Summary of comments and responses: addition of precursors to particulate matter, chapter 5
5. Scientific foundation
Inaccuracies in the statistical software used to estimate health risks from particulate matter (PM) and ozone have led to incorrect information for short-term epidemiological studies. More factual information is needed before the government proceeds with regulations or toxicity declarations for these substances.
The scientific evidence indicating that air pollution is a public health problem is still valid. While the numbers may have changed, the existence of a cause and effect relationship between air pollution and premature death remains unquestioned. The Governmen's confidence in the association between the precursors, the formation of PM10 and ozone and their health effects remains as it was stated in the science assessment documents.
A better understanding is needed of regional contributions of the precursors to PM and ozone and the individual substances in ambient air that are causing health effects.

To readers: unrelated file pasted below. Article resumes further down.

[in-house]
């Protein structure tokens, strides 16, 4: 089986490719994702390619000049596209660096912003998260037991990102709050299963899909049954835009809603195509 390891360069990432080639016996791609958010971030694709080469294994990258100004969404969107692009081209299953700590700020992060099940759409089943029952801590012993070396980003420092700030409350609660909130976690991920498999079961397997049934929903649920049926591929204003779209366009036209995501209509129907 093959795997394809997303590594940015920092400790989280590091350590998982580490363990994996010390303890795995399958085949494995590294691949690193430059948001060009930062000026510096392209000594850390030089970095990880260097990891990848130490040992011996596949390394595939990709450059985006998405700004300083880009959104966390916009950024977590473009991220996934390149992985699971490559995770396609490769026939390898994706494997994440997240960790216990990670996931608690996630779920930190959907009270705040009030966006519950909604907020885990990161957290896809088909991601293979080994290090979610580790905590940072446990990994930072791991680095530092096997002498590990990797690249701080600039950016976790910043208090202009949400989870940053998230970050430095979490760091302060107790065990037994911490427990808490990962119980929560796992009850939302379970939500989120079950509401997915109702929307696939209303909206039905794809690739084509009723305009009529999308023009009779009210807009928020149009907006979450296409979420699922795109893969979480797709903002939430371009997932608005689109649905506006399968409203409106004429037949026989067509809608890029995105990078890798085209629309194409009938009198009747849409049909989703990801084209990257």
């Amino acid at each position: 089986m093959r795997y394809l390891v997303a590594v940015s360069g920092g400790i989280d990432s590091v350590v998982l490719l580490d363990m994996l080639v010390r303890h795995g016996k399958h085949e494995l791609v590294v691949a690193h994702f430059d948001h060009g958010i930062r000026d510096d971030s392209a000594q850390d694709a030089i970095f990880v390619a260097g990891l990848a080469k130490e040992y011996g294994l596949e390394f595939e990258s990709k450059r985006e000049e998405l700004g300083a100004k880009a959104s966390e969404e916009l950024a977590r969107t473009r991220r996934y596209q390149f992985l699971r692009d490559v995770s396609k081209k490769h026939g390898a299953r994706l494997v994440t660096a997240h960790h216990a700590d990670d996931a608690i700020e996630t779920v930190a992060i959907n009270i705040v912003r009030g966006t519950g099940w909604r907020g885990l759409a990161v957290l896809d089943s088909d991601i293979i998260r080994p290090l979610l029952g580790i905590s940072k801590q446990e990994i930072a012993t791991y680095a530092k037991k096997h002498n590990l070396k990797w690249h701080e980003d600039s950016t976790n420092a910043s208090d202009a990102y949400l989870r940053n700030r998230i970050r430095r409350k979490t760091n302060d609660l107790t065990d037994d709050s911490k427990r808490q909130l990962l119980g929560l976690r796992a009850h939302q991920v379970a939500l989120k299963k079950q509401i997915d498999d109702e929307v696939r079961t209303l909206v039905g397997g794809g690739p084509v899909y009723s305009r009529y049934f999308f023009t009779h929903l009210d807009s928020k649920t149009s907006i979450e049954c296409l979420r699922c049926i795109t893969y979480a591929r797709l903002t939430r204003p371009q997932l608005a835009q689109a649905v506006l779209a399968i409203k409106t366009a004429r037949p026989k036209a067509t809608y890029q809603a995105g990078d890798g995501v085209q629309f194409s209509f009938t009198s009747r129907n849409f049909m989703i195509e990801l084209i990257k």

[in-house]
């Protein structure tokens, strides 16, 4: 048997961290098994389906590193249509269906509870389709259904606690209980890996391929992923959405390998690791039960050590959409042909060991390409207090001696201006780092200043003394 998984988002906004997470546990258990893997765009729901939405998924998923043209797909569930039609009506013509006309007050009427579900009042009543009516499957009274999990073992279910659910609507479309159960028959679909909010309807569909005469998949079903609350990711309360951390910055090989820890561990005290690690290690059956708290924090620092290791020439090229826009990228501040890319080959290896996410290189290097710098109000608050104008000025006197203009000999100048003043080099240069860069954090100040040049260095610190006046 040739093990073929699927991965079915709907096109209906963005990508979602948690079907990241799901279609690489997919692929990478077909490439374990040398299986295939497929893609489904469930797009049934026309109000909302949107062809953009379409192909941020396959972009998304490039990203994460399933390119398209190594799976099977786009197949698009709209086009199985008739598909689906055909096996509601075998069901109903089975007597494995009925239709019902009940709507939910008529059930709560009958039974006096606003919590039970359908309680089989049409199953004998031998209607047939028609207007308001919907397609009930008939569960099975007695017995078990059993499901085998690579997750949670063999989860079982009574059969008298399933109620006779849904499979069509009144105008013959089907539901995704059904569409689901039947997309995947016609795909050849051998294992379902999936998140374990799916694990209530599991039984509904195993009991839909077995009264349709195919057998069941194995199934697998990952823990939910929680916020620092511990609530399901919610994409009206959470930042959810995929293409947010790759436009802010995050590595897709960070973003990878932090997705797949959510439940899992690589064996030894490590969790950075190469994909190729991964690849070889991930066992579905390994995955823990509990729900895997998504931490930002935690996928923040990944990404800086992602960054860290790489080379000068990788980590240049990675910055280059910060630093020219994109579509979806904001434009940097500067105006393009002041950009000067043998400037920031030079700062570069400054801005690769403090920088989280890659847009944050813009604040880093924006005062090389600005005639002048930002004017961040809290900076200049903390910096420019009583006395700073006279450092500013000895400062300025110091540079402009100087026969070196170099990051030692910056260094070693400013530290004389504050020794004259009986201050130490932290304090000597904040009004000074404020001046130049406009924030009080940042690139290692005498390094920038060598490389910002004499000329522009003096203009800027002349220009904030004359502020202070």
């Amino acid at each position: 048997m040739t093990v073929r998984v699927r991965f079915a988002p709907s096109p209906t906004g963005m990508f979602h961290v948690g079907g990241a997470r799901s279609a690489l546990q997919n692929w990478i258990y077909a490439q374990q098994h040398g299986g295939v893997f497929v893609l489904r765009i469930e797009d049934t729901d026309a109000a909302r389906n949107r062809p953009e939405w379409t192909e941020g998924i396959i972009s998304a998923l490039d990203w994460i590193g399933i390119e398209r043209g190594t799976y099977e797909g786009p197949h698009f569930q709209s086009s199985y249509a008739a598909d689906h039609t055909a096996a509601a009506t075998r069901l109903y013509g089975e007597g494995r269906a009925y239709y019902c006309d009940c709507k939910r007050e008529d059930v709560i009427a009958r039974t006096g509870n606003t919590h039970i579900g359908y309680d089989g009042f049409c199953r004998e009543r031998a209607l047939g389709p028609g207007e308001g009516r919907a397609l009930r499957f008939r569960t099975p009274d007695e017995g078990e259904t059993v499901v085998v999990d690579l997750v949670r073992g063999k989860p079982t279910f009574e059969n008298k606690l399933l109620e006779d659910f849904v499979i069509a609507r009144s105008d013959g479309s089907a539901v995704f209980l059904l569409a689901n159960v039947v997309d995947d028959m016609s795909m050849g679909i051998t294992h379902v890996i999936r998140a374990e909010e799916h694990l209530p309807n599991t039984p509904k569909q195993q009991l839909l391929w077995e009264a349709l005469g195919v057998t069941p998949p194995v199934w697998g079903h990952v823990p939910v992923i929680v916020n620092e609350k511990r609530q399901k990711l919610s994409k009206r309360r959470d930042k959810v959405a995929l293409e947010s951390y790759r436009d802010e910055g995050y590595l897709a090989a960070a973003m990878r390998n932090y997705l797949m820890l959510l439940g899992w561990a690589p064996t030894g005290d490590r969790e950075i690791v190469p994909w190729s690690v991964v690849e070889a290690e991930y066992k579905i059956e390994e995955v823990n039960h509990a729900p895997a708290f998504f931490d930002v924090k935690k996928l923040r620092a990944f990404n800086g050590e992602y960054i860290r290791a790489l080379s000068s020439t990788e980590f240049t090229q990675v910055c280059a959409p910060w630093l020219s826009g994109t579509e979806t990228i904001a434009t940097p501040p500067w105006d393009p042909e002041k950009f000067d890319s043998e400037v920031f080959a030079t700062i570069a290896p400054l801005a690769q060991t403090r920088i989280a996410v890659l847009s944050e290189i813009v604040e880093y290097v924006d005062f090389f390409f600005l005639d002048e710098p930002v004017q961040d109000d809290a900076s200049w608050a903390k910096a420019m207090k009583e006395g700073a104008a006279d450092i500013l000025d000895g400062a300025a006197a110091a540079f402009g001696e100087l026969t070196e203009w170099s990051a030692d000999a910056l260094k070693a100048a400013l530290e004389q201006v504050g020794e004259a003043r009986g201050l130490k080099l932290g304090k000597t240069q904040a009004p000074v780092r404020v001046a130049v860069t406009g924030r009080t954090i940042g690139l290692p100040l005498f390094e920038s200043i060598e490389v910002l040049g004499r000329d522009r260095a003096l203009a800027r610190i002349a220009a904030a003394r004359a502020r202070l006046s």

The federal government recognizes that PM10 and ozone formation is complex and varies under different conditions and in different parts of the country; however, this does not refute the conclusion that the precursors participate in chemical reactions that result in the formation of PM10 and ozone, which are toxic. Risk assessments are not intended to identify options for control or priorities. Rather, such issues are relevant to the risk management stage and will be considered when identifying priorities for action and developing specific risk management tools to reduce emissions of the precursors, PM10 and ozone. Risk management tools will be developed through a consultative approach with stakeholders.
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